Myanmar election: Aung San Suu Kyi's party dissolved, violence expected to increase
Yesterday’s report by the International Crisis Group suggests that Myanmar’s ruling junta wants to hold national elections at any cost to cancel out the pre-coup victory of the National League of Democracy in the November 2020 election. However, it faces a strong and determined grassroots opposition.
Yangon (AsiaNews/Agencies) – Myanmar’s ruling military junta, which took power in a coup in February 2021, yesterday announced the dissolution of the National League for Democracy (NLD), the party of former leader Aung San Suu Kyi.
According to experts, this was done to prevent the return of a civilian government at the next elections, but which will in all likelihood increase violence due to strong popular opposition.
Under a new law passed in January by the junta, all of the country’s existing parties have two months to re-register in order to participate in the elections (which observers take for granted will not be free and fair).
The National League for Democracy, which does not consider the current government legitimate, refused to do so and was therefore dissolved along with 40 other political parties. But steps taken to prevent a return to democracy in Myanmar do not end there.
According to the legislation approved in January, parties that want to take part in the elections must register at least 100,000 members within 90 days (up from a thousand), and deposit 100 million kyat (around US$ 35,000) in their bank account, a 100-fold increase over what was required before.
Lastly, the law bans candidates linked to individuals and organisations deemed terrorists, but does not define the latter so that any political enemies can be easily excluded.
The junta has branded as terrorist the People's Defence Forces (PDF), the armed wing of the exiled National Unity Government (NUG), composed mostly of former MPs from the NLD.
According to a report released yesterday by the International Crisis Group (ICG), a Belgium-based global crisis think-tank, the goal of Senior General Min Aung Hlaing, Commander-in-chief of the Defence Services (Myanmar’s Armed Forces), is to "supplant the landslide victory of Aung San Suu Kyi” in the last democratic elections in November 2020.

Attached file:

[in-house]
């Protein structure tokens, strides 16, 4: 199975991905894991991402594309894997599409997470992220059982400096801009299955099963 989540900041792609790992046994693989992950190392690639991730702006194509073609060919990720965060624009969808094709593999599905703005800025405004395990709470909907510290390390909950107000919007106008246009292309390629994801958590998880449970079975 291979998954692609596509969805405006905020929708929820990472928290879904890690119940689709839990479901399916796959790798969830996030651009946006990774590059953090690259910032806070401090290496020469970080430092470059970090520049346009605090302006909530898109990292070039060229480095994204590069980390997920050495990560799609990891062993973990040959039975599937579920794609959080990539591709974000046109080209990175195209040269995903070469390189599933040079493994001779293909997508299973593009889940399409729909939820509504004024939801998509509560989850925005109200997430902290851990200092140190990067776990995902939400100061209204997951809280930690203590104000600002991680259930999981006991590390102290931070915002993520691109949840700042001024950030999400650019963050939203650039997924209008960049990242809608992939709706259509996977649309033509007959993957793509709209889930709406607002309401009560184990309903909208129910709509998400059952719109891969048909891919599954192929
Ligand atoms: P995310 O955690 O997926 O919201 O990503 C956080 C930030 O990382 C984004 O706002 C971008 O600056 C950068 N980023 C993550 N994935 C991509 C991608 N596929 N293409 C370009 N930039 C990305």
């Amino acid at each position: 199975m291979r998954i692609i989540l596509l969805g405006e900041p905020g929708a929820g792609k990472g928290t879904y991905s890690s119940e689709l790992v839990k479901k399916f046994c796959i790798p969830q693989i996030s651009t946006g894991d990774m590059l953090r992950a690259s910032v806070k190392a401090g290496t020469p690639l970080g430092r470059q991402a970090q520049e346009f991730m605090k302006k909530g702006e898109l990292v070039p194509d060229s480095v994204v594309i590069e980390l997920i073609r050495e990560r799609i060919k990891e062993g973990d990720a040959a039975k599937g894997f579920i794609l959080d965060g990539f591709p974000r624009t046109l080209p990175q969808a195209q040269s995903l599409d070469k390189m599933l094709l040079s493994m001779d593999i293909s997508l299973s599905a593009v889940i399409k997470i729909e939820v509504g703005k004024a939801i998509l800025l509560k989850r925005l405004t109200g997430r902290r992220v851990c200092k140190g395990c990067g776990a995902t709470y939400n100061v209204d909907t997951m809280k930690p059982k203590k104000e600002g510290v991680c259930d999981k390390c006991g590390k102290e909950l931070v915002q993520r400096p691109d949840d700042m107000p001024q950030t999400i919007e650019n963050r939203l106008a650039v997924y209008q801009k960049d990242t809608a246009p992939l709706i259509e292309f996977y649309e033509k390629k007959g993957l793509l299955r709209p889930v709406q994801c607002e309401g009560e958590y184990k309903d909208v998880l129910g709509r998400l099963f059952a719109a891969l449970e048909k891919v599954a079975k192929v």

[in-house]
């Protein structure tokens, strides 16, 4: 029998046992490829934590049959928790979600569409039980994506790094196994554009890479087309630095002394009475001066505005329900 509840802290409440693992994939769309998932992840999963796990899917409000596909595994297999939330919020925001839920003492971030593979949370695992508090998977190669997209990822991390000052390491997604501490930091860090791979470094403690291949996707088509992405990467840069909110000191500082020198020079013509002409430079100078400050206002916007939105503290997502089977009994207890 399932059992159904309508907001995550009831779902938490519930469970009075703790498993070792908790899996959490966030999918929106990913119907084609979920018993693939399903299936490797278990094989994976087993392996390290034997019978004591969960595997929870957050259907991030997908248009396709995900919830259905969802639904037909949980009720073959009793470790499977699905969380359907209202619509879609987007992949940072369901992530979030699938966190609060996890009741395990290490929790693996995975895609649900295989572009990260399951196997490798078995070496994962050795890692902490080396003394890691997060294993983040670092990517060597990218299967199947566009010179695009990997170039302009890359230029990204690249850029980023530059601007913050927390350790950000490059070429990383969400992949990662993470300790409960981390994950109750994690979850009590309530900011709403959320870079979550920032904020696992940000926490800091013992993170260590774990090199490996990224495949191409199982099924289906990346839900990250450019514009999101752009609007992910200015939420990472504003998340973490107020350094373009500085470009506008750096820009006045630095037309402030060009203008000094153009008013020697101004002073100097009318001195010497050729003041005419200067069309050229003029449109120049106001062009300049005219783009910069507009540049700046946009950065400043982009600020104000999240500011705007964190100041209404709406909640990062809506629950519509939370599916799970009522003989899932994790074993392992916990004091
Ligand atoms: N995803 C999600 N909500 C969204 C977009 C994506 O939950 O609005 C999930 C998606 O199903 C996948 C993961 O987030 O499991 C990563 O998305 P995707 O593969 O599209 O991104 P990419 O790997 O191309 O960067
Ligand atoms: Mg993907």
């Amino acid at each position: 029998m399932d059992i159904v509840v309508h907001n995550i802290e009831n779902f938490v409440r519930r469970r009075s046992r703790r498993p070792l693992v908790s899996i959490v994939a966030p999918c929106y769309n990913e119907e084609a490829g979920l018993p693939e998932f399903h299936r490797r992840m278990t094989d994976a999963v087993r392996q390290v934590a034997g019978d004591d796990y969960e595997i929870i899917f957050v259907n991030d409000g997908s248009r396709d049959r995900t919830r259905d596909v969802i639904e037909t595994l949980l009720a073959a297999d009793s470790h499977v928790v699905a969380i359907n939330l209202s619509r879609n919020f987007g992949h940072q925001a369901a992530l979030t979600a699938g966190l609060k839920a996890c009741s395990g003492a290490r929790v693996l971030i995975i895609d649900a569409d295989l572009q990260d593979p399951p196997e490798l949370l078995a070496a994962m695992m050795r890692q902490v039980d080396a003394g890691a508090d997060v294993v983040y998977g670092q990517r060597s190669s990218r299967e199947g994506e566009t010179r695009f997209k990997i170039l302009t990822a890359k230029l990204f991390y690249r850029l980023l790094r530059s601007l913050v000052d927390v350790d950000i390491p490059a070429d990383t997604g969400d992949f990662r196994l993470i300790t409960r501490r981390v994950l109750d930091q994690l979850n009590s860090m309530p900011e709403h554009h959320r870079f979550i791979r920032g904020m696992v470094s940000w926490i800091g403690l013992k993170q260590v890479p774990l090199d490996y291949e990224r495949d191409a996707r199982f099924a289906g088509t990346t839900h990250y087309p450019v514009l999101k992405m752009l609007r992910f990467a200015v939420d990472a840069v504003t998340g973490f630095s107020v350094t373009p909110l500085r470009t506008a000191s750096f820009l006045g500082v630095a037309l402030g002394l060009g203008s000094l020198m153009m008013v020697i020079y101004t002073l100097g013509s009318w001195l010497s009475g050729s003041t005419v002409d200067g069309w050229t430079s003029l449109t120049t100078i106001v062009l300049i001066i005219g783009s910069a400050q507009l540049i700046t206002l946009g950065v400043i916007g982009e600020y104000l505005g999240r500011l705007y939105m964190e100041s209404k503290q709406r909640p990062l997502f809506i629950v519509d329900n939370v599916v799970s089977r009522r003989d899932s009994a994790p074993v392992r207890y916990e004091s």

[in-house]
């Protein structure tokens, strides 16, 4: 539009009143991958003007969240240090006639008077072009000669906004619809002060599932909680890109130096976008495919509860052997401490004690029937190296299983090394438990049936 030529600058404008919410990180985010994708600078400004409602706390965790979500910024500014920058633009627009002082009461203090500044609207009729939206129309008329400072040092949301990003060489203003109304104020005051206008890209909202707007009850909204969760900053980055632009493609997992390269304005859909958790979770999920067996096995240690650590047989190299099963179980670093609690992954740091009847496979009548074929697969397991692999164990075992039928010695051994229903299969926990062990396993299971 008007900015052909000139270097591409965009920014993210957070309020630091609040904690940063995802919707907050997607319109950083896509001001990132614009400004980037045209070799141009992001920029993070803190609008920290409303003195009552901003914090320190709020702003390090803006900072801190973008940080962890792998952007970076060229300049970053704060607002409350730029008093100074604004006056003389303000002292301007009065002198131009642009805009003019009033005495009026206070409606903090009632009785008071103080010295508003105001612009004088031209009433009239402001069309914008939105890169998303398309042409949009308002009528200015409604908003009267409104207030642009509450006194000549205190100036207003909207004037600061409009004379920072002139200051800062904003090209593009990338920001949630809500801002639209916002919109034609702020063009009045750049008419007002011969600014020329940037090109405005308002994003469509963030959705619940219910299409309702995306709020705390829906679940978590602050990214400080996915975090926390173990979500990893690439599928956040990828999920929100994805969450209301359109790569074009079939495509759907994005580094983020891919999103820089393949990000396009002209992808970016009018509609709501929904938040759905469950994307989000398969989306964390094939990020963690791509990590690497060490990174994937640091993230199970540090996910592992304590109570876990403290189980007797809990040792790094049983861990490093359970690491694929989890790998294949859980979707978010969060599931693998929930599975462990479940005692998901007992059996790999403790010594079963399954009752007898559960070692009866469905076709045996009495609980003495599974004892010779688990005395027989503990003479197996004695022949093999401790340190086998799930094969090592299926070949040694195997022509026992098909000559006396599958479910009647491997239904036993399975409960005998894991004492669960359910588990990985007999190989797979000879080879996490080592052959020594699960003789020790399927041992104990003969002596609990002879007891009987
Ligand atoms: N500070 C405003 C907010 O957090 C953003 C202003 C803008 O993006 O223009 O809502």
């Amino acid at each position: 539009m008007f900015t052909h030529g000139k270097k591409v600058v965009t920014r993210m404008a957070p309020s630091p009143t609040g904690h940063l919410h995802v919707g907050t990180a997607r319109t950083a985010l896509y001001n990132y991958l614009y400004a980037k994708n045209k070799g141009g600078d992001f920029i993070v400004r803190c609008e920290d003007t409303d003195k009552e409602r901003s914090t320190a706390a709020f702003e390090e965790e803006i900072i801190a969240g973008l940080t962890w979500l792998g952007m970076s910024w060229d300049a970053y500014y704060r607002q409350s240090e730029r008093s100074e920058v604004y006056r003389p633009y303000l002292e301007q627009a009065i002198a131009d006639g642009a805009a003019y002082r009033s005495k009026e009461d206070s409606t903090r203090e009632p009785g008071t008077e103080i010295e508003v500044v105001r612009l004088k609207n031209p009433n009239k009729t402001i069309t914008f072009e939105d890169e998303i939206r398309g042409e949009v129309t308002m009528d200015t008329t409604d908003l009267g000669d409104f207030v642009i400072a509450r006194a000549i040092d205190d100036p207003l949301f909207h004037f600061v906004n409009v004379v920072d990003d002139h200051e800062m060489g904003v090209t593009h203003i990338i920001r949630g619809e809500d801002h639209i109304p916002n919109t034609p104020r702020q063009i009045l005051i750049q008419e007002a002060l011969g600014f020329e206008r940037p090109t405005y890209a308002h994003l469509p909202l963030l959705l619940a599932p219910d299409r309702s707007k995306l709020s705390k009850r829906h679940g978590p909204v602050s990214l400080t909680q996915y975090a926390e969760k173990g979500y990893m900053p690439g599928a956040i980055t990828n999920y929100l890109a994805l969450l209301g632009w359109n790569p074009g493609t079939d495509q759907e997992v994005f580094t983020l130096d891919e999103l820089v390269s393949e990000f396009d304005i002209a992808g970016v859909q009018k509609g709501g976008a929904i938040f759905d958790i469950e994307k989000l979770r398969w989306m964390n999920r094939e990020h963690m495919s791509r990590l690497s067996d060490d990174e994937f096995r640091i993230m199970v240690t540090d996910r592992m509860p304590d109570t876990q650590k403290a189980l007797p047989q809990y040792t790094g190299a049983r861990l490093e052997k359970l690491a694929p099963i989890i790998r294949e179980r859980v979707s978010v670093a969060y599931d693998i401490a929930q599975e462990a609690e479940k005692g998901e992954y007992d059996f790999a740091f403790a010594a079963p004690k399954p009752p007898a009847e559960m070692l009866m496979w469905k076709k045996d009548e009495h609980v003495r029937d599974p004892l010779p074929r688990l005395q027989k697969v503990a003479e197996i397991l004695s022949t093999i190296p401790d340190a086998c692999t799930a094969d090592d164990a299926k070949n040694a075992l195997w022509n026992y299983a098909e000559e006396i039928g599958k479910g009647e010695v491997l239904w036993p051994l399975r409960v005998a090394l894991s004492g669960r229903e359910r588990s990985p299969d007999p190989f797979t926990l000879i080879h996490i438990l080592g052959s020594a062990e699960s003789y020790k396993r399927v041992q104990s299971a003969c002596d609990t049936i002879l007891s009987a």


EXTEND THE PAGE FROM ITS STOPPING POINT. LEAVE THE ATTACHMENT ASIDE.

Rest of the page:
Arrested during the coup, the democratic icon and Nobel Peace Prize winner is serving a 33-year sentence after what international observers call a show trial, in order to keep her away from politics.
After the junta extended the state of emergency beyond the constitutionally allowed 24 months, elections could be held next November or in January 2024.
For the ICG, " The regime’s emphasis on the elections is not merely rhetorical but reflects a real desire to shift from emergency rule to a more enduring form of military-directed political regime.”
To this end, the ruling junta is using the same constitution that was drafted in 2008 under a previous military regime, which gives the military a “national political leadership role”.
In fact, the think-tank's report notes that the military saw that under the NLD government its role was shrinking, and for this reason, staged its coup sparking the violence that followed.
If held, the next elections could be the most violent Myanmar has ever witnessed, experts warn. Indeed, “The majority of the population, seeing the polls as a cynical attempt by the military to perpetuate its political control, has no interest in participating,” reads the ICG report.
For decades, the armed wings of the country’s ethnic minority organisations, founded after the country's independence in 1948, have fought the central government.
At present, they are allied with the People’s Defence Forces as part of the anti-junta resistance. Since the coup, the latter has attacked teams collecting civil data for voter lists, killing more than a dozen individuals.
For its part, the military regime seems determined to prevent any election boycott, but to allow broad participation, it must control the territories held by the resistance and this will mean more fighting with ethnic armed groups and violence against civilians.